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Conservative columnist: Republicans should dare to impeach over Ukraine

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The latest Trump international scandal emerged when an anonymous whistleblower in the intelligence community lodged a complaint related to President Trump’s discussions with a foreign leader. Although not much is known about the content of the complaint, speculation has arisen that Trump offered the president of Ukraine foreign aid in a way that could be interpreted as quid pro quo for dirt on Vice President Joe Biden.

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Writing in the conservative publication The Bulwark, columnist Jonathan V. Last outlines the Republicans’ options. They can continue to do nothing to rein in the president. They could try to make the story about Biden. Or they could dare to impeach.

Last makes the case for trying to remove the president from office.

“Would impeachment be the worst thing for Trump?,” he asks.

“The general public does not seem to appreciate what a deep hole Trump is in electorally. The guy he is most likely to face next November is on track to beat him like a drum,” Last says. “He trails most of his other possible opponents, too. The economy is softening. And Republican office-holders are retiring left and right, because whatever Conservatism Inc. says, the rats always know when the ship is taking on water.”

“Imagine that Democrats decide to pursue impeachment. Maybe it turns out badly for Trump. But how much worse could things get? In some polls against Biden he’s not even breaking 40 percent. Could he drop to 35 percent? I guess. But so what?” Last says.

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“My point is that his downside is limited. When your approval rating is as low as Trump’s, you only have so far to fall.”

Beyond impeachment, Last wishes Republicans would try to remove him from office, like some GOP lawmakers convinced Nixon to give up. “There are only two reasons that Republican officeholders would take sides against Trump from here forward: Because they care about the long-term health of the party and because they think it’s the right thing to do,” he says.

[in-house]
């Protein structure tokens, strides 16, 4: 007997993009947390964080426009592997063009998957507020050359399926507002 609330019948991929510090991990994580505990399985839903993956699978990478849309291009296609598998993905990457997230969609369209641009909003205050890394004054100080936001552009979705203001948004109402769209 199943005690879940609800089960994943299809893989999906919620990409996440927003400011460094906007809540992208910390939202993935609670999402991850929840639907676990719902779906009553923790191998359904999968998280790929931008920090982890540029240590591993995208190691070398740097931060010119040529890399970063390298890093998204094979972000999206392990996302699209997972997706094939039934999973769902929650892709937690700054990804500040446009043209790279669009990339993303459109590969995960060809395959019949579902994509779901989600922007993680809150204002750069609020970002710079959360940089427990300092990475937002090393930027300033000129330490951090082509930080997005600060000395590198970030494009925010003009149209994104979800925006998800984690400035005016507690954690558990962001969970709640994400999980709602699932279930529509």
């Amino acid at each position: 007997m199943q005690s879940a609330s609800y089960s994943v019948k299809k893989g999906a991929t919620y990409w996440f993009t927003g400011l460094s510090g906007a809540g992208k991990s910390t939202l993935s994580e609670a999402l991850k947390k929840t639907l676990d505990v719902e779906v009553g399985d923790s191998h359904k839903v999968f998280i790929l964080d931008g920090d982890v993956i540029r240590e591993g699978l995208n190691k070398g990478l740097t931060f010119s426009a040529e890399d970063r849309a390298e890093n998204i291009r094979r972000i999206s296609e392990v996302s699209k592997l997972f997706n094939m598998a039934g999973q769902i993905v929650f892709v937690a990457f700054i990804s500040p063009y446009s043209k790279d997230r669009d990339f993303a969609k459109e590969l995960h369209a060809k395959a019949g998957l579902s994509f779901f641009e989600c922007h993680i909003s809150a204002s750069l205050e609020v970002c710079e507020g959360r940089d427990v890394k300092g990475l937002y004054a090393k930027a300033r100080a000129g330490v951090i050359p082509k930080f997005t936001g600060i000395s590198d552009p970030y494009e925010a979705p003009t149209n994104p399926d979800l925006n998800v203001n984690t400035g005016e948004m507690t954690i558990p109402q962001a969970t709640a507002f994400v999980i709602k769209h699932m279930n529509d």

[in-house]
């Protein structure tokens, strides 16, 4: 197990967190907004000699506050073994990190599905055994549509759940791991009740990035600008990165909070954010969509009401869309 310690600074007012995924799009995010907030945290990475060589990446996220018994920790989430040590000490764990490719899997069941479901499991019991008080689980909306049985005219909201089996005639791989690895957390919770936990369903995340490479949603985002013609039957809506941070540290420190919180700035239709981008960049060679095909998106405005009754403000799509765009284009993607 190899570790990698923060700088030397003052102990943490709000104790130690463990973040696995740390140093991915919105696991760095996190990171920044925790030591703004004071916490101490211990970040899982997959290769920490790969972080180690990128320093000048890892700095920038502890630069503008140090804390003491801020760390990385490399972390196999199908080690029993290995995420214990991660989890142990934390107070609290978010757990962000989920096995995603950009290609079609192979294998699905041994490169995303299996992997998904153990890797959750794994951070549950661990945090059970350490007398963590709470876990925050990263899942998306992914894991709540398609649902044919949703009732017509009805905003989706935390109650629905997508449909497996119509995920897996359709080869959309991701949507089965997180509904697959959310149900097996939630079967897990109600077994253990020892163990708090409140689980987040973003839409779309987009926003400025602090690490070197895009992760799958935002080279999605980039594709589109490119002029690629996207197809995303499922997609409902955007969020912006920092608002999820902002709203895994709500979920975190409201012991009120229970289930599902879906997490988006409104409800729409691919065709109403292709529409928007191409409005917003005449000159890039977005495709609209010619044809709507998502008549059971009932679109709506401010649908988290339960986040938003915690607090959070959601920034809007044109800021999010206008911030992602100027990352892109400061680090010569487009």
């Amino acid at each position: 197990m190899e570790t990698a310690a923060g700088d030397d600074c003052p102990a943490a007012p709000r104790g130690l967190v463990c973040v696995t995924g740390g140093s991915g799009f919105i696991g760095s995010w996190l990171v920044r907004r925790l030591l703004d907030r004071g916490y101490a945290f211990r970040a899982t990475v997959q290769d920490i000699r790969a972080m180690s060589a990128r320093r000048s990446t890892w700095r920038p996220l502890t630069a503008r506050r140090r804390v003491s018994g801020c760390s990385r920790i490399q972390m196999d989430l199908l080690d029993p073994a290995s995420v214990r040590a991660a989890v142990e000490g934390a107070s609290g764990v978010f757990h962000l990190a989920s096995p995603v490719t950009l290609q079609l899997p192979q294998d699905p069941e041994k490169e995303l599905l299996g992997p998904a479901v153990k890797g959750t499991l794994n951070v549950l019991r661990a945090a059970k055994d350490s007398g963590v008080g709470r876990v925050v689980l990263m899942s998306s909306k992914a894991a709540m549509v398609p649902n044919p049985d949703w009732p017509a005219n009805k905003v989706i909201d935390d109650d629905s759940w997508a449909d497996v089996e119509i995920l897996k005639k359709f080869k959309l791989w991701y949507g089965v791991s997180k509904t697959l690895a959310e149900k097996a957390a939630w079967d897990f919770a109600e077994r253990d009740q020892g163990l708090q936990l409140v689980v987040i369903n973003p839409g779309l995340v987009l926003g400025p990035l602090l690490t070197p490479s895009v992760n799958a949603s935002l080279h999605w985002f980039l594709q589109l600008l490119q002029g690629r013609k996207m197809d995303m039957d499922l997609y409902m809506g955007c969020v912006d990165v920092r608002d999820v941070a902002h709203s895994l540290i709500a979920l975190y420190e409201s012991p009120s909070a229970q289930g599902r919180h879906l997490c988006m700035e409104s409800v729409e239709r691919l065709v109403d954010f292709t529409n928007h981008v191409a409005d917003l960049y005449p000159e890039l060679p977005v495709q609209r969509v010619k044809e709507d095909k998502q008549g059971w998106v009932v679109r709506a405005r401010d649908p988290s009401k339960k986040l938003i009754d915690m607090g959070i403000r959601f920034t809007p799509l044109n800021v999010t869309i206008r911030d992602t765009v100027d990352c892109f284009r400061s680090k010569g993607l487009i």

“There are incentives along these vectors, to be sure. But they’re pretty far down the list for the Republicans left in national office.”

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But Last doesn’t predict that kind of braver.

“They’re probably going to stick with Trump. To the end.”


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WATCH LIVE: Trump holds mask-option Mount Rushmore rally and fireworks celebration

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President Donald Trump left the White House during the COVID-19 pandemic on Friday to attend an Independence Day event in South Dakota.

Trump was told not to attend but did so anyway.

“Trump coming here is a safety concern not just for my people inside and outside the reservation, but for people in the Great Plains. We have such limited resources in Black Hills, and we’re already seeing infections rising,” the Oglala Sioux president, Julian Bear Runner, told the Guardian. “It’s going to cause an uproar if he comes here. People are going to want to exercise their first amendment rights to protest and we do not want to see anyone get hurt or the lands be destroyed."

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2020 Election

Trump Jr’s girlfriend tests positive for COVID-19 in South Dakota ahead of the president’s event: report

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Yet another senior Donald Trump advisor has tested positive for COVID-19.

"Kimberly Guilfoyle, the girlfriend of President Trump’s eldest son and a top fund-raising official for the Trump re-election campaign, tested positive for the coronavirus on Friday before a Fourth of July event at Mount Rushmore, a person familiar with her condition said," The New York Times reported shortly before Trump's speech began.

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Trump supporters shouted ‘go home’ at Native Americans protesting Mount Rushmore rally on their land: report

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Oglala Sioux protesters were arrested protesting against President Donald Trump's Independence Day event at Mount Rushmore on Friday.

The protesters argued that it is their land after the Ft. Laramie Treaty of 1868, which was ratified by the U.S. Senate.

The Black Hills of South Dakota, where Mount Rushmore is located, was among the lands the tribes received to bring about an end to Red Cloud's War, which is also known as the Bozeman Trail War.

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